Our Growing Portfolio of Brand Strategies and Brand Guides
One of the most significant financial changes organizations have experienced in modern times is the rise of brand value in their financial portfolio.
Consider this: In 1985, companies in the S&P 500 had 70 percent of their financial assets attached to tangible items, such as buildings and inventory. Today, those same tangible assets have dropped to make up only 10 percent of financial value, while the remaining 90 percent is now assigned to intangible assets–brand value, brand trademarks, brand patents, etc.*.
Beyond Wall Street evaluations, Drake Cooper sees the value of strong brands daily in our work. Nearly all of our clients have to battle bigger competitors, and a core way to gain market share or protect their local turf is with a powerful, meaningful, valuable brand.
Combine these two areas, and it’s no surprise that our team has developed a core skill: brand strategy refinement and brand guide creation.
Nearly all brands have a style guide for logo usage. Still, surprisingly few have a brand guide that identifies and connects vision, mission, values, purpose, personality, pillars, and more around an inspiring creative platform.
A core truth of marketing is that a great brand is a differentiator in both strong and weak economies. With solid brand roots, an organization flourishes faster in a strong economy and weathers the storm better during weak ones. If there isn’t a strong brand foundation in place, an organization will experience more thrash, have more wasted time across teams, and see misguided marketing investment.
Drake Cooper’s Four Tenets Of Strong Brand Design
Our brand strategy and guide work starts from the same Discovery approach. Regardless of category, our teams engage in a research study, historical reviews, online social sentiment analysis, stakeholder interviews, and product/service evaluation. On top of this, we evaluate the client team’s will and co-create the plan for selling a refined brand through the organization.
But from there, the challenges become different, and our solutions become distinctively tailored to reflect the uniqueness of each organization we work with. This can best be seen across the range of the work we do. To show this, we’ve chosen to highlight four examples of our brand strategy and brand guide work across various industries: Consumer Products, Global Health, B2B Food, and Retail.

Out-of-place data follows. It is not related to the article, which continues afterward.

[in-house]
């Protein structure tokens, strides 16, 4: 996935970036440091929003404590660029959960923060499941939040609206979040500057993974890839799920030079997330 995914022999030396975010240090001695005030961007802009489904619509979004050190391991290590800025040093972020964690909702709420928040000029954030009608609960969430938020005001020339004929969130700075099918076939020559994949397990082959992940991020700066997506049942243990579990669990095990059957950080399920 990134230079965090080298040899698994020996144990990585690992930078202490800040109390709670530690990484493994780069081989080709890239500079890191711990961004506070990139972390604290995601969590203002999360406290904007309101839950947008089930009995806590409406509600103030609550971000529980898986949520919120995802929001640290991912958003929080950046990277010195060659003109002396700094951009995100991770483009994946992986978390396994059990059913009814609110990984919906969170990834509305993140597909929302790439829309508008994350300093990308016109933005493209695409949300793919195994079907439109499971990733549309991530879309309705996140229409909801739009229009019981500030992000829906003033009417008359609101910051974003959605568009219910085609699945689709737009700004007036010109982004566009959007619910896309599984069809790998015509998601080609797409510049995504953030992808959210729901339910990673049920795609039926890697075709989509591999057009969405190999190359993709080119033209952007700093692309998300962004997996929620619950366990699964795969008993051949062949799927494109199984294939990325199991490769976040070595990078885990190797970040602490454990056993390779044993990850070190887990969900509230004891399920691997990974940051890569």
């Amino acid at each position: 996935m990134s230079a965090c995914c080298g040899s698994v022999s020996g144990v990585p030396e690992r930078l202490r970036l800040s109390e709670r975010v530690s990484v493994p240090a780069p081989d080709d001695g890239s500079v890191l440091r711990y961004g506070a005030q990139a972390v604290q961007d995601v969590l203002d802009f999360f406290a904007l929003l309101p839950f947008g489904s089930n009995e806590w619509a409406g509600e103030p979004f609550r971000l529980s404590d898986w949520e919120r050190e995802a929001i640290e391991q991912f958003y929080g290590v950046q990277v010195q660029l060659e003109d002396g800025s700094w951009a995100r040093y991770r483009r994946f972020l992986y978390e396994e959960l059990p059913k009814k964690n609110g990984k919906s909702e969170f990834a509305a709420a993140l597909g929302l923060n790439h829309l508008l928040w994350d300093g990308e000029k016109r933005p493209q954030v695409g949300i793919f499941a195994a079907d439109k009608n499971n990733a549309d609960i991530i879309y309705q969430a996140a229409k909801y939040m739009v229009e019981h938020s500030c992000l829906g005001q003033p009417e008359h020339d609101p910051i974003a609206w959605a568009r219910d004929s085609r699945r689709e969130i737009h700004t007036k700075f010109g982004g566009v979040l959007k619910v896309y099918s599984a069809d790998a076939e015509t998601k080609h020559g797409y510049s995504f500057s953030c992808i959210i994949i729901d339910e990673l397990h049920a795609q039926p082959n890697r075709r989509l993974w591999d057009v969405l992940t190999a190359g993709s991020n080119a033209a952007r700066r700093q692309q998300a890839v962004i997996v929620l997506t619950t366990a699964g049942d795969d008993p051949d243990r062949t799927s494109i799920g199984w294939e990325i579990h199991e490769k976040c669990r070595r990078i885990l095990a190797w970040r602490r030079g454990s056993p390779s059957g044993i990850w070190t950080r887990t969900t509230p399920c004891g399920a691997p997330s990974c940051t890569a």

Funko designs, creates, and sells pop culture-driven consumer products, and the company holds the most extensive portfolio of licensing rights in the industry. The marketing team had the idea that “everyone is a fan of something,” which was a great starting point. The opportunity was then to anchor the Funko brand as a Pop Culture Lifestyle Company and then structure a House of Brands system to appeal to people’s differing wants across form factors and collectible expressions. Our brand guide introduced something new called the Funkoverse, which beyond the brand guide, ended up becoming a strategy board game the company sells of t the same name.
Funko Brand Guide For Design & Usage
PATH is a global organization that works to accelerate health equity around the world, particularly in low-income countries. The brand was becoming expansive and wished to organize four areas of its organization–diagnostics, devices & tools, market dynamics, and results & measurement into one unified brand story that could be told together for audiences such as The World Health Organization and country-level leaders around the world. So we partnered with them to hone and organize the story.
Bornstein is the second-largest seafood provider in the western U.S.; next time you order seafood at a restaurant, there’s a damn good chance it’s Bornstein. Within this organization was a personality just waiting to get out for the first time in its history. What resulted was an internal rallying cry around an idea of ‘wildly better.’ Our brand guide work also featured the most evergreen video we could produce, bringing forth the emotion behind three new values we helped articulate with their management. (See if you can pick them out when you watch.)
ExtraMile Convenience Stores
Sometimes our brand work goes into new areas. Only 10 percent of today’s brands use a brand character in their messaging, so it was exciting to develop an updated ExtraMan character that the 1,000+ store convenience store chain uses across all marketing. We know through research that a successful brand character can increase the share of voice an additional 8–12 percent with no additional media spending, so maximizing the impact of ExtraMan also meant we were growing brand impact across multiple opportunity areas.**
Drake Cooper employee-owners love brands–we believe in their power and value to consumers, and we get personally excited whenever we see a great brand expression in the marketplace, regardless of whether we did it or not. A strong brand sets the tone for powerful messaging. We have worked on brand strategies and brand guides for Idaho Central Credit Union, Nordic Naturals, CBH Homes, 44º North® Vodka, the J.A. & Kathryn Albertson Family Foundation, and many others over the years.
Brand strategy, brand guides, and brand expression creation is an exciting space because when we think about the current and future ways a brand needs to express itself: whether across V.R., the metaverse, and beyond, the value of a brand will only continue to grow within the financial portfolio of organizations.
*Ocean Tomo, Intangible Asset Market Value, 2020
*WARC and System1, The Value and Effectiveness of Brand Characters, 2020
Creating a brand character is no small feat. Evolving one is an even greater challenge.
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